Thursday, Oct 23, 2014

Banking on ourselves

Pending the development of debt markets, if banks are expected to meet the requirements of long-term project borrowings, we must exempt such debt from SLR and CRR requirements so that costs to borrowers can be brought down while maintaining the viability of the banking system. Pending the development of debt markets, if banks are expected to meet the requirements of long-term project borrowings, we must exempt such debt from SLR and CRR requirements so that costs to borrowers can be brought down while maintaining the viability of the banking system.
Posted: May 30, 2014 12:06 am | Updated: May 30, 2014 12:07 am

By: Aditya Puri

Indian banks have unfortunately been in the news for the wrong reasons. While it is easy to scapegoat them, the current situation is actually the result of multiple factors. As a result of the financial crisis, the global financial system is under intense scrutiny. It is appropriate to examine the issues and possible policy directions for the Indian banking system while recognising our developmental imperatives and that we function in a globalised world. And while we learn from the financial crisis, we must also understand that crises recur at regular intervals. Over-enthusiasm to solve the problems that caused the last crisis may do more harm than good.

A brief examination of the cause of the crisis is in order. Over time, we moved from a highly regulated commercial bank-centred system to a complicated, highly engineered system. Much financial intermediation started taking place in markets beyond official oversight, and involved highly opaque engineered derivative instruments. The complexity, opaqueness and systemic risks embedded in these markets have still not been understood fully.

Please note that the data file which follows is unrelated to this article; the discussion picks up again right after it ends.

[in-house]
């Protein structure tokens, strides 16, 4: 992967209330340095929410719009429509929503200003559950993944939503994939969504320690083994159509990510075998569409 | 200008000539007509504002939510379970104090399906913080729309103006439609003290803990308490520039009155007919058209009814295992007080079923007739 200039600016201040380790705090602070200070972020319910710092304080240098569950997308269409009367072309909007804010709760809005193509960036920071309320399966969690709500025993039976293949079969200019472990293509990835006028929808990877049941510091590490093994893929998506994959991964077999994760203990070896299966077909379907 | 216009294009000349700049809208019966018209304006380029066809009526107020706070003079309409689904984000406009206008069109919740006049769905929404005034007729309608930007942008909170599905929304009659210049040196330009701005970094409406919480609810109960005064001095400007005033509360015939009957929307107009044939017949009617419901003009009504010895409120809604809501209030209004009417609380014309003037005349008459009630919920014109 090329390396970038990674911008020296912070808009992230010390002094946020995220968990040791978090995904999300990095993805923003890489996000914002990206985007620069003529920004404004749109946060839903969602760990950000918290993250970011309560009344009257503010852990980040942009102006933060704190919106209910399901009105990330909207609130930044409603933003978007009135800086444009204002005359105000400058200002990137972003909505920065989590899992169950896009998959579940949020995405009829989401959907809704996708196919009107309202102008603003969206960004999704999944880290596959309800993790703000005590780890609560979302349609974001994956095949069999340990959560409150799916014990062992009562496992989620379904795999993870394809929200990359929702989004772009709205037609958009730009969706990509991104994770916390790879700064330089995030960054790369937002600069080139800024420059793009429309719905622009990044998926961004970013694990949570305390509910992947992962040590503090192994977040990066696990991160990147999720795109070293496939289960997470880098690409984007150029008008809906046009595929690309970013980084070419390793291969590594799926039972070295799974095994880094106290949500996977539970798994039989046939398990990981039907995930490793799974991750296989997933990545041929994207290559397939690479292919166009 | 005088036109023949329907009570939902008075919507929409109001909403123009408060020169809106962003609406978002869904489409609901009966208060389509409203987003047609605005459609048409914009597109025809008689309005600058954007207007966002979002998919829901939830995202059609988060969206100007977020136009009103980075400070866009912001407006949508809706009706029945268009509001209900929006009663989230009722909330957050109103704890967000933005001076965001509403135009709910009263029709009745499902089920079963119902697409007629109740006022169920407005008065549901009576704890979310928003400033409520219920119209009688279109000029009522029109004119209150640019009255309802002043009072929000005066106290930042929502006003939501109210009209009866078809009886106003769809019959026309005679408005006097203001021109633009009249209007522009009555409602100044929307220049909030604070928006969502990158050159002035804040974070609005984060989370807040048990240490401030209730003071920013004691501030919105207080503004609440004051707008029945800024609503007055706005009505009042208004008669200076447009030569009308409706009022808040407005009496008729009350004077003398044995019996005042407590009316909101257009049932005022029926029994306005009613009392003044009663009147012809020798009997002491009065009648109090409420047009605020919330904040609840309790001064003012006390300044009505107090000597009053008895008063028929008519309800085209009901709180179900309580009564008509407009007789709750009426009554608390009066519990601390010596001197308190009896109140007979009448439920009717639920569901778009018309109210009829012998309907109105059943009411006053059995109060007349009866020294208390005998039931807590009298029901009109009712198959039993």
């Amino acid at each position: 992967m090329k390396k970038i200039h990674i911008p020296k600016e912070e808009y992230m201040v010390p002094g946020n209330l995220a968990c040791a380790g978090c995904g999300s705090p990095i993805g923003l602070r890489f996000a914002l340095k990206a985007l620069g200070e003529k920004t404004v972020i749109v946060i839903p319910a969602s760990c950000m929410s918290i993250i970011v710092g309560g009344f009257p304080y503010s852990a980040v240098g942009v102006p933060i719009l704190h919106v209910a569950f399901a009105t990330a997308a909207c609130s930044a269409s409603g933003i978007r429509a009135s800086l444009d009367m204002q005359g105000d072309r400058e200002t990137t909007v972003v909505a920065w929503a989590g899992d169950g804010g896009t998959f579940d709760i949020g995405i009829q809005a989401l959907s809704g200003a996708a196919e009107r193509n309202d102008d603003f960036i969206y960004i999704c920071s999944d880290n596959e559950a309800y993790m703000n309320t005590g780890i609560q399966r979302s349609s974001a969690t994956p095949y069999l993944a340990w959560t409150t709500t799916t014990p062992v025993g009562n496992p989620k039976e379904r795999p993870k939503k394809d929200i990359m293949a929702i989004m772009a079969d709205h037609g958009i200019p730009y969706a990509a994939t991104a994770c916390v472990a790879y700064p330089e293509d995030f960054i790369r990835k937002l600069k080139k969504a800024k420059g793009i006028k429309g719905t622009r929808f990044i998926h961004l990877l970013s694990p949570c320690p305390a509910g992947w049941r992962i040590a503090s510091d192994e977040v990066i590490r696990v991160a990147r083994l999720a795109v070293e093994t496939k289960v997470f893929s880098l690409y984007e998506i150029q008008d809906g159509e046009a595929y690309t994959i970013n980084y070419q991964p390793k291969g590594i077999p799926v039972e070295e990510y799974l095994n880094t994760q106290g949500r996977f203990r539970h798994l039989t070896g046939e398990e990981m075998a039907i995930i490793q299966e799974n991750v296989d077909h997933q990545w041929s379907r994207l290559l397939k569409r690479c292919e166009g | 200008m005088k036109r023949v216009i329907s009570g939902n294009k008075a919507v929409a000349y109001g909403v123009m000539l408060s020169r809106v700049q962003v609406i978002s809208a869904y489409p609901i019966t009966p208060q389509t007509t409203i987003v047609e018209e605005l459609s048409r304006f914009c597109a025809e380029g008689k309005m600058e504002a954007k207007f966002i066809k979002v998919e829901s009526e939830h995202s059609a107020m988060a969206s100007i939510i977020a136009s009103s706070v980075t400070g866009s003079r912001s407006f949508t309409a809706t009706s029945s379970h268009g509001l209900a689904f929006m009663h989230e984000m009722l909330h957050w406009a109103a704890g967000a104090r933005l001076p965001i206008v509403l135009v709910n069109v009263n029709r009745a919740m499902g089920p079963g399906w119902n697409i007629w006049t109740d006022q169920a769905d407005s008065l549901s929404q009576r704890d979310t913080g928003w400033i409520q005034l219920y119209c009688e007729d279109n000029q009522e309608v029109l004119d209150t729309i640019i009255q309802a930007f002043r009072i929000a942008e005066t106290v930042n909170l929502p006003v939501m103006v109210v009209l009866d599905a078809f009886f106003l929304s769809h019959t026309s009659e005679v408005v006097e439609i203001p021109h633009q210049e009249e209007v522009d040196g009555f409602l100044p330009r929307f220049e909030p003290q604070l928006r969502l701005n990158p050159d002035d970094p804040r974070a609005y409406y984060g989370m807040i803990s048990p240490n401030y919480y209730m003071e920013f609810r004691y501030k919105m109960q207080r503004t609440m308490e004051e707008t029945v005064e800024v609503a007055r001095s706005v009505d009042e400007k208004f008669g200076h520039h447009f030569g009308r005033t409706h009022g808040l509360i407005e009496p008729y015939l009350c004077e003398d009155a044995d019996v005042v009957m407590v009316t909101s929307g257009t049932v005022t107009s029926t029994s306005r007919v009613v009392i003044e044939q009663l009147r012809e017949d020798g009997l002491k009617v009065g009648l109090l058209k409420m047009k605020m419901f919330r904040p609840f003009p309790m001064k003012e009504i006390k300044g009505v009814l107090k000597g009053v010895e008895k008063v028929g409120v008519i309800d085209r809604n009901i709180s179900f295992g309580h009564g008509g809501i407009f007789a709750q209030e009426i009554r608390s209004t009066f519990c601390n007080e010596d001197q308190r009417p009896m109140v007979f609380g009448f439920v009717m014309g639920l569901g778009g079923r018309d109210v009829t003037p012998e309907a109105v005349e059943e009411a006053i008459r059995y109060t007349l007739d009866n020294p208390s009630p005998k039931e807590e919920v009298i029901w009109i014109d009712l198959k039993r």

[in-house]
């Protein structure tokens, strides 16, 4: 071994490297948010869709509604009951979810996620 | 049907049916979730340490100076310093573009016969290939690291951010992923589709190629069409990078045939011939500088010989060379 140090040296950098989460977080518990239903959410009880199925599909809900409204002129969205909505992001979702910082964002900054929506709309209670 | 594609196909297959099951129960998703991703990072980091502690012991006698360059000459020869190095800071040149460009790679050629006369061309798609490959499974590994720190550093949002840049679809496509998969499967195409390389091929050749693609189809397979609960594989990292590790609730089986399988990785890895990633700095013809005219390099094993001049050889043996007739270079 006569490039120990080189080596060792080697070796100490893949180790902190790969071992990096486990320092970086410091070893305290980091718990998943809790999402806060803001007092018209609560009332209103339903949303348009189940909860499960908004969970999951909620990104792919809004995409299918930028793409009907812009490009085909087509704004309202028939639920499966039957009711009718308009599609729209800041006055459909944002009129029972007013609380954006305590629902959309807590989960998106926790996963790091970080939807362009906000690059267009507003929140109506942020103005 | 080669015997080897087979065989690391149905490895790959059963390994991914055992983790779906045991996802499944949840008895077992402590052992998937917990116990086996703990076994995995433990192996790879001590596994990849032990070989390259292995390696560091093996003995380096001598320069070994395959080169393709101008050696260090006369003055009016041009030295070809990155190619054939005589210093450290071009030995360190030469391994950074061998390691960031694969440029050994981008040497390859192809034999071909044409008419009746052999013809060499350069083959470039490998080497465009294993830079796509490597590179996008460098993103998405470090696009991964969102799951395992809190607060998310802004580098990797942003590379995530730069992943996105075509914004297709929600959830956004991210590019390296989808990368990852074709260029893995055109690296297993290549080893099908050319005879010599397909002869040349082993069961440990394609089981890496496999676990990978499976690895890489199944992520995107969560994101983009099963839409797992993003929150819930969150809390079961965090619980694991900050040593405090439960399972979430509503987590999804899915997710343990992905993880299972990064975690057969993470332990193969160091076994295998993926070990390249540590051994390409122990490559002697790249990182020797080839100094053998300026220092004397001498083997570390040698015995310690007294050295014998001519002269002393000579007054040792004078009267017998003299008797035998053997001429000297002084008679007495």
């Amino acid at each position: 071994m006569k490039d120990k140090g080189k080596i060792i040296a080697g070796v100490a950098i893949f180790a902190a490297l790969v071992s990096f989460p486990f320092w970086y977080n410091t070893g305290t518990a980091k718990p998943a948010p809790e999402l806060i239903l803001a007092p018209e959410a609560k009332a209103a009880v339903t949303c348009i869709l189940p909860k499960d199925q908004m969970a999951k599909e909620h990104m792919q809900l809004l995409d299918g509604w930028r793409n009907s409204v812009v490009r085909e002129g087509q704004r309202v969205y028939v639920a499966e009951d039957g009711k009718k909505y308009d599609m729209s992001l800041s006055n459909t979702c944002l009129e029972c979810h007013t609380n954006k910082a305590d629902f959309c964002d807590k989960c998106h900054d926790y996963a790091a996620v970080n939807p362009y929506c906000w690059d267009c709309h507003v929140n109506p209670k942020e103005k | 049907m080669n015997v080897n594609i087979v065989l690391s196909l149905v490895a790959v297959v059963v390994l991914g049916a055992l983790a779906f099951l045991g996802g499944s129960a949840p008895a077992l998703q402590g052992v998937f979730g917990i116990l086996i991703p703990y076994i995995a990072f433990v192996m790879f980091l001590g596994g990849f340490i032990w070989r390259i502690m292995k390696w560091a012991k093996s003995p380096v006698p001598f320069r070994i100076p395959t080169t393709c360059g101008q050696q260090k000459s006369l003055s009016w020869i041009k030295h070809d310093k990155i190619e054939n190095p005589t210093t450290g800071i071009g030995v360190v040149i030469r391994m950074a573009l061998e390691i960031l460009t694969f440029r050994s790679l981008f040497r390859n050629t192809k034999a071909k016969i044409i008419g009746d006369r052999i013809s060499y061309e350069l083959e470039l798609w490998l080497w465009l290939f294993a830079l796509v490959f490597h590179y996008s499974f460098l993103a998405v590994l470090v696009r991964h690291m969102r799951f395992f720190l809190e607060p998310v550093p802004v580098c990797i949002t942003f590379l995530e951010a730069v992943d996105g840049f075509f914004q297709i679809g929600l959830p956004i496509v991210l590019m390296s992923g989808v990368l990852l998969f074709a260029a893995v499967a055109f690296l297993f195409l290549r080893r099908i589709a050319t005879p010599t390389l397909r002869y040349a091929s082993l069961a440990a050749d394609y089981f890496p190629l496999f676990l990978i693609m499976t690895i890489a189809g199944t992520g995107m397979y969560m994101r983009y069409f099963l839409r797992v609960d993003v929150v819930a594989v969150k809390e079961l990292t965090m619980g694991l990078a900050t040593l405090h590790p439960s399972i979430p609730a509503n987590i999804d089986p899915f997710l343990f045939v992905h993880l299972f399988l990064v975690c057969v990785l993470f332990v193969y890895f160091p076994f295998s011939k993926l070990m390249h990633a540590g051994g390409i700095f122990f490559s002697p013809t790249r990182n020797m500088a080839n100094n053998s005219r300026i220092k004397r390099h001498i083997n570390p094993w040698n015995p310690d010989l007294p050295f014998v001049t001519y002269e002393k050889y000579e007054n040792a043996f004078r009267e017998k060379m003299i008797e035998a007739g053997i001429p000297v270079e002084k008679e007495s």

At the heart of the problem is the inherent risk involved in financial intermediation, whereby those who need funds get them through an intermediary or the market. The providers of funds insist on safe, highly liquid outlets for their money. Reconciling these requirements involves risks — credit, maturity and liquidity. Managing these risks was once the role of commercial banks, savings institutions and insurance companies, which were subject to regulation and had a safety net — the central bank. But in the new paradigm, intermediation is the domain of the open market. The general idea is that risk can be minimised by unpacking institutional relationships, separating maturity and credit risks, and creating instruments that would meet the needs of people willing to absorb these risks. The rationale was to encourage better pricing and distribution of risk. While this is efficient in theory, in practice it creates unimaginable complications.

The principal gatekeepers in the new paradigm were the rating agencies. But mathematical modelling and drawing inferences from the past to anticipate unexpected events are flawed. A combination of herd behaviour, opaque loan characteristics and the breakdown of market functions at times of crisis requires a reassessment of market participants and their functions.

Globally, regulators agree on the need for reducing leverage, better asset liability and systemic risk management, and oversight. However, a financial system should be a reflection of the continued…

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